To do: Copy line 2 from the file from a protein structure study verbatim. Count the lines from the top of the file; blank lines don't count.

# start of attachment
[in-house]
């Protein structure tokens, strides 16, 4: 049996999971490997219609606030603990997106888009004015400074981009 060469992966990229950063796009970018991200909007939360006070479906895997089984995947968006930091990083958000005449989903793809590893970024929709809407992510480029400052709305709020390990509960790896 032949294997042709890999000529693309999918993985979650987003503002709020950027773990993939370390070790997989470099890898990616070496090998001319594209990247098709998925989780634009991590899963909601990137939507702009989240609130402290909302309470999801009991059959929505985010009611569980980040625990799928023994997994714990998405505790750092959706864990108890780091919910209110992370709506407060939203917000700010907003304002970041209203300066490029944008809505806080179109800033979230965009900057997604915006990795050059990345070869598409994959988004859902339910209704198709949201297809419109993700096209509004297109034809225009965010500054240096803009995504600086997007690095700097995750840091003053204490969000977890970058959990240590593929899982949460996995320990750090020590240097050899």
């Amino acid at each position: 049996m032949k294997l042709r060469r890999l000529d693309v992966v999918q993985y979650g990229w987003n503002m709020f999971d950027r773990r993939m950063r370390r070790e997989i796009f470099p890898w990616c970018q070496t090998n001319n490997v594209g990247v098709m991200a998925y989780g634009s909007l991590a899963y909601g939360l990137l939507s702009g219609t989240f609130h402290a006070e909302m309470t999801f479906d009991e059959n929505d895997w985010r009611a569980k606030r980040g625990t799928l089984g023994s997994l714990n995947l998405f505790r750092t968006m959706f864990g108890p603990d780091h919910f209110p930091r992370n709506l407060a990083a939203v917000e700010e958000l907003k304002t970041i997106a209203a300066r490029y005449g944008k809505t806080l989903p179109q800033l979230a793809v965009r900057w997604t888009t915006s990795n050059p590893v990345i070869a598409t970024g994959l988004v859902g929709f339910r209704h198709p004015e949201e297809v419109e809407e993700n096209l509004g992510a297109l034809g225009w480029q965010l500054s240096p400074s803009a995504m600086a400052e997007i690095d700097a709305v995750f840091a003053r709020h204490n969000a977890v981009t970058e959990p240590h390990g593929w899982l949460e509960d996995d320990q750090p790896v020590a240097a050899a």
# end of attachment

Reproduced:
């Protein structure tokens, strides 16, 4: 049996999971490997219609606030603990997106888009004015400074981009 060469992966990229950063796009970018991200909007939360006070479906895997089984995947968006930091990083958000005449989903793809590893970024929709809407992510480029400052709305709020390990509960790896 032949294997042709890999000529693309999918993985979650987003503002709020950027773990993939370390070790997989470099890898990616070496090998001319594209990247098709998925989780634009991590899963909601990137939507702009989240609130402290909302309470999801009991059959929505985010009611569980980040625990799928023994997994714990998405505790750092959706864990108890780091919910209110992370709506407060939203917000700010907003304002970041209203300066490029944008809505806080179109800033979230965009900057997604915006990795050059990345070869598409994959988004859902339910209704198709949201297809419109993700096209509004297109034809225009965010500054240096803009995504600086997007690095700097995750840091003053204490969000977890970058959990240590593929899982949460996995320990750090020590240097050899």